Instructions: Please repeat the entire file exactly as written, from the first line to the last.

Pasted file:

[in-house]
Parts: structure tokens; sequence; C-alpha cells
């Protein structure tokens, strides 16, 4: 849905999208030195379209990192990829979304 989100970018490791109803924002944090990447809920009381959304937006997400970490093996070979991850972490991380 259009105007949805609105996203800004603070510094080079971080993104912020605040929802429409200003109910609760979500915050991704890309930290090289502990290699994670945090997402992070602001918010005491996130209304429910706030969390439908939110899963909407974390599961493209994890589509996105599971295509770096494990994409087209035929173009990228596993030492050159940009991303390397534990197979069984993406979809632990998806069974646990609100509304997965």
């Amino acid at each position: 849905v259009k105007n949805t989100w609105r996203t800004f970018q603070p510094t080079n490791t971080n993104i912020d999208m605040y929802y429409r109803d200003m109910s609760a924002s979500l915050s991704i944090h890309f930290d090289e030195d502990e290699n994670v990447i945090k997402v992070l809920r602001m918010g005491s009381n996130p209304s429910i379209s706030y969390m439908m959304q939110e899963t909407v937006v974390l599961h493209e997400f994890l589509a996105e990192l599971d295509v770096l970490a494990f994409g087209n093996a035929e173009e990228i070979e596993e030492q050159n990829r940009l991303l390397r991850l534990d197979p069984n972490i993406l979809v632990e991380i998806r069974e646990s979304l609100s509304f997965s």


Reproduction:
[in-house]
Parts: structure tokens; sequence; C-alpha cells
């Protein structure tokens, strides 16, 4: 849905999208030195379209990192990829979304 989100970018490791109803924002944090990447809920009381959304937006997400970490093996070979991850972490991380 259009105007949805609105996203800004603070510094080079971080993104912020605040929802429409200003109910609760979500915050991704890309930290090289502990290699994670945090997402992070602001918010005491996130209304429910706030969390439908939110899963909407974390599961493209994890589509996105599971295509770096494990994409087209035929173009990228596993030492050159940009991303390397534990197979069984993406979809632990998806069974646990609100509304997965």
């Amino acid at each position: 849905v259009k105007n949805t989100w609105r996203t800004f970018q603070p510094t080079n490791t971080n993104i912020d999208m605040y929802y429409r109803d200003m109910s609760a924002s979500l915050s991704i944090h890309f930290d090289e030195d502990e290699n994670v990447i945090k997402v992070l809920r602001m918010g005491s009381n996130p209304s429910i379209s706030y969390m439908m959304q939110e899963t909407v937006v974390l599961h493209e997400f994890l589509a996105e990192l599971d295509v770096l970490a494990f994409g087209n093996a035929e173009e990228i070979e596993e030492q050159n990829r940009l991303l390397r991850l534990d197979p069984n972490i993406l979809v632990e991380i998806r069974e646990s979304l609100s509304f997965s």